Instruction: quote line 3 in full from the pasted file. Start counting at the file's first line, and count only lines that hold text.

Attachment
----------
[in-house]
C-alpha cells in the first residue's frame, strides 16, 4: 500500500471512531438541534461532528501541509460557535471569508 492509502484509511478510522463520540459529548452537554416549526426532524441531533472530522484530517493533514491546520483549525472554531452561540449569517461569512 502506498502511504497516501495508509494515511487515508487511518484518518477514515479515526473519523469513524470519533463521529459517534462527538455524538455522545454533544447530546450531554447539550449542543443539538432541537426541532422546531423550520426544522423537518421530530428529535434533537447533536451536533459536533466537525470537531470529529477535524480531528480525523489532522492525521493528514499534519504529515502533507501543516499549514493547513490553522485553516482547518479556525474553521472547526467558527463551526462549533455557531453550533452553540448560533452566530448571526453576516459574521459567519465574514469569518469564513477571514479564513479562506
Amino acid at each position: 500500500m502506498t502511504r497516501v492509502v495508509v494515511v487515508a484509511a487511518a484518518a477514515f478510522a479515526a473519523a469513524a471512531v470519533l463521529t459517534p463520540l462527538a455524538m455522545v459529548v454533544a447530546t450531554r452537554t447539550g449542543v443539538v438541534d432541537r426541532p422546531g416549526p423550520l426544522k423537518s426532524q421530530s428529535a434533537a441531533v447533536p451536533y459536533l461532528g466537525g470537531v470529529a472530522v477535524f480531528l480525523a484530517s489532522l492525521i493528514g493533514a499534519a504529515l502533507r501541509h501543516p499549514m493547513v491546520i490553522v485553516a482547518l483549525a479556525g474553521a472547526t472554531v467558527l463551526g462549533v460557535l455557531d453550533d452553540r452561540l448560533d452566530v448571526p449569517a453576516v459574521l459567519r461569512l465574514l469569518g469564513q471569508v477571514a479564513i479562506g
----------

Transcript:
Amino acid at each position: 500500500m502506498t502511504r497516501v492509502v495508509v494515511v487515508a484509511a487511518a484518518a477514515f478510522a479515526a473519523a469513524a471512531v470519533l463521529t459517534p463520540l462527538a455524538m455522545v459529548v454533544a447530546t450531554r452537554t447539550g449542543v443539538v438541534d432541537r426541532p422546531g416549526p423550520l426544522k423537518s426532524q421530530s428529535a434533537a441531533v447533536p451536533y459536533l461532528g466537525g470537531v470529529a472530522v477535524f480531528l480525523a484530517s489532522l492525521i493528514g493533514a499534519a504529515l502533507r501541509h501543516p499549514m493547513v491546520i490553522v485553516a482547518l483549525a479556525g474553521a472547526t472554531v467558527l463551526g462549533v460557535l455557531d453550533d452553540r452561540l448560533d452566530v448571526p449569517a453576516v459574521l459567519r461569512l465574514l469569518g469564513q471569508v477571514a479564513i479562506g